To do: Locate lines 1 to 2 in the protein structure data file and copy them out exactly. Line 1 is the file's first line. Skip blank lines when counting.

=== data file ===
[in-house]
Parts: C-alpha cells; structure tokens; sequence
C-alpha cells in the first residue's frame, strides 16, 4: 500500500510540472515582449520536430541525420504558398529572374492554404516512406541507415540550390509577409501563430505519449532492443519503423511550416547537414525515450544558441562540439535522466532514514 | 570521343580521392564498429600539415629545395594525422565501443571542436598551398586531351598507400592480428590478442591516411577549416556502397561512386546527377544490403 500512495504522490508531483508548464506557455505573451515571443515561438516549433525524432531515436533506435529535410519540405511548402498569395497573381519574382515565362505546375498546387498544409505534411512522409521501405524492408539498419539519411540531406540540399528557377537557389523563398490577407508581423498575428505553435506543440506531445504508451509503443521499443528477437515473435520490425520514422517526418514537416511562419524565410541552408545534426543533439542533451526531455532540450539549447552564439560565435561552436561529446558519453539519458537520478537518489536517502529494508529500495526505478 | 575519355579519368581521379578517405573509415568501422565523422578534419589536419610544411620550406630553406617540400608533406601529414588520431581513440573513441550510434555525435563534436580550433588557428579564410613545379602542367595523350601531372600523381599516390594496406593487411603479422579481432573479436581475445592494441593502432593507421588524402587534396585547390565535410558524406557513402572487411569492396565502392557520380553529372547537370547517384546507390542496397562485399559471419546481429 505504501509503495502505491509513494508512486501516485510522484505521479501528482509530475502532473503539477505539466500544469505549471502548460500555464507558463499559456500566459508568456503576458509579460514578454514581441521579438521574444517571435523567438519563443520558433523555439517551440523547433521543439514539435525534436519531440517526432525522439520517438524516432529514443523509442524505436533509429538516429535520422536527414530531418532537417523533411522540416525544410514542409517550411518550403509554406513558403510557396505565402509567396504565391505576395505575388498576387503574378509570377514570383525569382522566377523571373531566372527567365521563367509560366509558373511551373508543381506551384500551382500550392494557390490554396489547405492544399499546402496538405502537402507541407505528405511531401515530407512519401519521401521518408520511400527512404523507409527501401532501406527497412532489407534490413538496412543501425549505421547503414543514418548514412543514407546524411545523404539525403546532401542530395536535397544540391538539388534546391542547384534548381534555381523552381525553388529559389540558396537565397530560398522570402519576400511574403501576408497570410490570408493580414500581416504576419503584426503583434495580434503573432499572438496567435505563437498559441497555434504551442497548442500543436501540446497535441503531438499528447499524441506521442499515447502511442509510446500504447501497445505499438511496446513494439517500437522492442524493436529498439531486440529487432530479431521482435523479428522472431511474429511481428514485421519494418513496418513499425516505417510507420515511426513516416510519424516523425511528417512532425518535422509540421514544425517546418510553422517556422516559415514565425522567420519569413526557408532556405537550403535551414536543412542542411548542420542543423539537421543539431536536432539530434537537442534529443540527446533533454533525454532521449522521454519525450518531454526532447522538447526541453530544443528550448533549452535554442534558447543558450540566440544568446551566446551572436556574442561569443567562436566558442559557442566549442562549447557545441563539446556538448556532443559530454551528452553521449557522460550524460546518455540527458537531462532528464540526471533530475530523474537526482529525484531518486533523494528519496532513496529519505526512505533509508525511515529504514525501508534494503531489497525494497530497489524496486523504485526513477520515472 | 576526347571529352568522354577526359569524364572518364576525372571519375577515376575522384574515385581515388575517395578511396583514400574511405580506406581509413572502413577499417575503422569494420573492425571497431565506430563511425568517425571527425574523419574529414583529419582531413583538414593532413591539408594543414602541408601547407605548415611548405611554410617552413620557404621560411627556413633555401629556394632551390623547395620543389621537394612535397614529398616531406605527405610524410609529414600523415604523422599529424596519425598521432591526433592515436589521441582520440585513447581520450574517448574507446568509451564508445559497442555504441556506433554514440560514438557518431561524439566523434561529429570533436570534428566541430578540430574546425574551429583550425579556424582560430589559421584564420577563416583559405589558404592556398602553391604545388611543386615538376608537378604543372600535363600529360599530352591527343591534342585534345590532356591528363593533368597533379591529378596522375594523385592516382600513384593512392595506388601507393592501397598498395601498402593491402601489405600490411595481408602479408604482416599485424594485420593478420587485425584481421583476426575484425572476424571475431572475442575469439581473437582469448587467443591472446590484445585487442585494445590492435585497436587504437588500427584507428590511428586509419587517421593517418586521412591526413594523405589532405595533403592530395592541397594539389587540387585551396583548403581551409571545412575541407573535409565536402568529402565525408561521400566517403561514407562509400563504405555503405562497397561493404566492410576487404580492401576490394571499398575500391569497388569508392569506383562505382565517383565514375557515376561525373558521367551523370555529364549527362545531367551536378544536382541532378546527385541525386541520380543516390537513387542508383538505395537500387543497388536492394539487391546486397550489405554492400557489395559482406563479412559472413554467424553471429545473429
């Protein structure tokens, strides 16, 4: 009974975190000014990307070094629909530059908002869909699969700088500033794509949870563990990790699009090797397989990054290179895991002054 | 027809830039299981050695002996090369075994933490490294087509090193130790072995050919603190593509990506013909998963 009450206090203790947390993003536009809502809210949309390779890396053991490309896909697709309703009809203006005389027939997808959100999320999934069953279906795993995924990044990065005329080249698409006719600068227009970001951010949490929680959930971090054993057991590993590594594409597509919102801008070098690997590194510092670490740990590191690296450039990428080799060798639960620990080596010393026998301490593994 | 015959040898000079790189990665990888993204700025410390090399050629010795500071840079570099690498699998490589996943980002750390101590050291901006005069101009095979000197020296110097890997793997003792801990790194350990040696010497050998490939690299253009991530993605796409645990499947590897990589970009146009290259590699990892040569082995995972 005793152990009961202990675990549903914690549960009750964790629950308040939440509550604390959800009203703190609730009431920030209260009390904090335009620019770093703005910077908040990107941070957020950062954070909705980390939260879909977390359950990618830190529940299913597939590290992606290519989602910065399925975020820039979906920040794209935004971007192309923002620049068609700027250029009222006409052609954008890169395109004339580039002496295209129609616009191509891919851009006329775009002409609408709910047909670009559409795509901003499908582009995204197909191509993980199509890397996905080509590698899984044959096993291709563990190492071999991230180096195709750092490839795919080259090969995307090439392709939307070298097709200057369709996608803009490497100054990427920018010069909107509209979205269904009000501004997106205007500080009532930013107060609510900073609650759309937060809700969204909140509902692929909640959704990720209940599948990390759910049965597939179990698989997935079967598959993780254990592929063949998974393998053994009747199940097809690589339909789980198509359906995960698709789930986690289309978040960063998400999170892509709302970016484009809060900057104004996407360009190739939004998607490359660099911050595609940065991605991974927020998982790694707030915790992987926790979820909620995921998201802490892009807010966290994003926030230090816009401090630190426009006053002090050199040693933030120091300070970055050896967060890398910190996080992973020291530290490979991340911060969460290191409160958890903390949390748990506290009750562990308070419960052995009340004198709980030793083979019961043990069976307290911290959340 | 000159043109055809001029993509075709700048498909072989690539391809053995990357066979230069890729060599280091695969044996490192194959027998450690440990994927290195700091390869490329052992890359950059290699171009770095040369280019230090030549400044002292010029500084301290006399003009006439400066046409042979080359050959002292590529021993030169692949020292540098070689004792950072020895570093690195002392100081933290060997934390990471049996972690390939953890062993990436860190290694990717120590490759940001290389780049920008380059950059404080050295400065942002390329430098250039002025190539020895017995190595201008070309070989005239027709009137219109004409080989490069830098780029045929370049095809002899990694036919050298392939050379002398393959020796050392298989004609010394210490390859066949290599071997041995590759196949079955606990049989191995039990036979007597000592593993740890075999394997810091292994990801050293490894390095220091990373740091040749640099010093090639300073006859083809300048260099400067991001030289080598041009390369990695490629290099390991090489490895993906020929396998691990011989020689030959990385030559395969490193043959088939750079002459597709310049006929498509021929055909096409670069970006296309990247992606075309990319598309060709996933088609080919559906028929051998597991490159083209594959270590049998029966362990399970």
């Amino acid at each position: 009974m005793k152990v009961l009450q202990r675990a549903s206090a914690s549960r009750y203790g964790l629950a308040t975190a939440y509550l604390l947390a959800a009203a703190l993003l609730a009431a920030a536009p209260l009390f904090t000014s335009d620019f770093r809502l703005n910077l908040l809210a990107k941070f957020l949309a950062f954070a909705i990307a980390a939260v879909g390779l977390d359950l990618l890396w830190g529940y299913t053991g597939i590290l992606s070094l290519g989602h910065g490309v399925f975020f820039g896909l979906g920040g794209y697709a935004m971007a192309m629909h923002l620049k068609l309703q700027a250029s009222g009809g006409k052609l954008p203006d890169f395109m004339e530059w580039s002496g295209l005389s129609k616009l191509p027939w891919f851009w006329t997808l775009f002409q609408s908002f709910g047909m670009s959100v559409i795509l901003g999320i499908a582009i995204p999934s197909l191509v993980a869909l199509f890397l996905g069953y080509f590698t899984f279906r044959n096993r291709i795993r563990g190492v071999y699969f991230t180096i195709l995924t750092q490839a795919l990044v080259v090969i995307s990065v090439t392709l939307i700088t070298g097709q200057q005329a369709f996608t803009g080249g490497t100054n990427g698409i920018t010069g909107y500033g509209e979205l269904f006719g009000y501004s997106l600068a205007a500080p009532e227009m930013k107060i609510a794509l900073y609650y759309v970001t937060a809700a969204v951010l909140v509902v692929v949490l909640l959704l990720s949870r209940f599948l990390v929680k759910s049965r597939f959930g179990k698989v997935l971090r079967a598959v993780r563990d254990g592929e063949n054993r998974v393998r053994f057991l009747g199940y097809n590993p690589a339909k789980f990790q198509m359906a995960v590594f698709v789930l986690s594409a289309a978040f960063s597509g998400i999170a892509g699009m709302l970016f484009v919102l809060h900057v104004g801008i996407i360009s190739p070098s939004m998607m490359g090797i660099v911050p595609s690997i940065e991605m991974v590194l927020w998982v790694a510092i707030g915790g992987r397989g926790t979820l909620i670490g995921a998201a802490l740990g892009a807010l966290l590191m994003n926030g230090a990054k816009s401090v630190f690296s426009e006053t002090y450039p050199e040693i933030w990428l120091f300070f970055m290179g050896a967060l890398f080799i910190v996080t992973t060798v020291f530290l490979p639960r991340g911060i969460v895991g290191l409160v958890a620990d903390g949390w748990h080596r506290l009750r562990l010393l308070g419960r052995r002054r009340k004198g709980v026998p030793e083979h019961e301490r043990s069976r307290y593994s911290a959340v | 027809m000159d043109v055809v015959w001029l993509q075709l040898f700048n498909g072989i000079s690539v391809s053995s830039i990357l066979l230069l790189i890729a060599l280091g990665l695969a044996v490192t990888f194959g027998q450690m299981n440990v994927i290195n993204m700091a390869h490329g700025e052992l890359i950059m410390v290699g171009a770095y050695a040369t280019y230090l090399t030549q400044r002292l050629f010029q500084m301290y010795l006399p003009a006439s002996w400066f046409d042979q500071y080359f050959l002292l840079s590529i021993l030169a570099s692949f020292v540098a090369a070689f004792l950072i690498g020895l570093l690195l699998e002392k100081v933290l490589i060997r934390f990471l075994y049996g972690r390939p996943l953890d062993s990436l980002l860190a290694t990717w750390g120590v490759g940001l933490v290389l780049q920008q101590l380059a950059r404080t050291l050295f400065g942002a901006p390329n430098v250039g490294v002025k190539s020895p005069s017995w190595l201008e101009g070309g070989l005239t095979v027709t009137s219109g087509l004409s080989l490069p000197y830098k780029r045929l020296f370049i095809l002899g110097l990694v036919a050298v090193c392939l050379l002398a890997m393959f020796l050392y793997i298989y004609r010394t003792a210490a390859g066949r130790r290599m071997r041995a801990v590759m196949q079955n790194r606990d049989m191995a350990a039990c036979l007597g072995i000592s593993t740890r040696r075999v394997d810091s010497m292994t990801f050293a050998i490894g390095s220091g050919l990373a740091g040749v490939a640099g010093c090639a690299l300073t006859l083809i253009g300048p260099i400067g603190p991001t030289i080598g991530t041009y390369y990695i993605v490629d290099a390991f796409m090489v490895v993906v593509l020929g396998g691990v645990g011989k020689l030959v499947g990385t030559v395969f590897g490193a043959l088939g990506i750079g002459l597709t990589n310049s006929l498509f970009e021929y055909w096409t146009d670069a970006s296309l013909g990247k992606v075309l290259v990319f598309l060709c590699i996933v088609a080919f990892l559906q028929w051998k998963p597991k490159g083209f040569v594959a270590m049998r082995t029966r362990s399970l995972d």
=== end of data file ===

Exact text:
[in-house]
Parts: C-alpha cells; structure tokens; sequence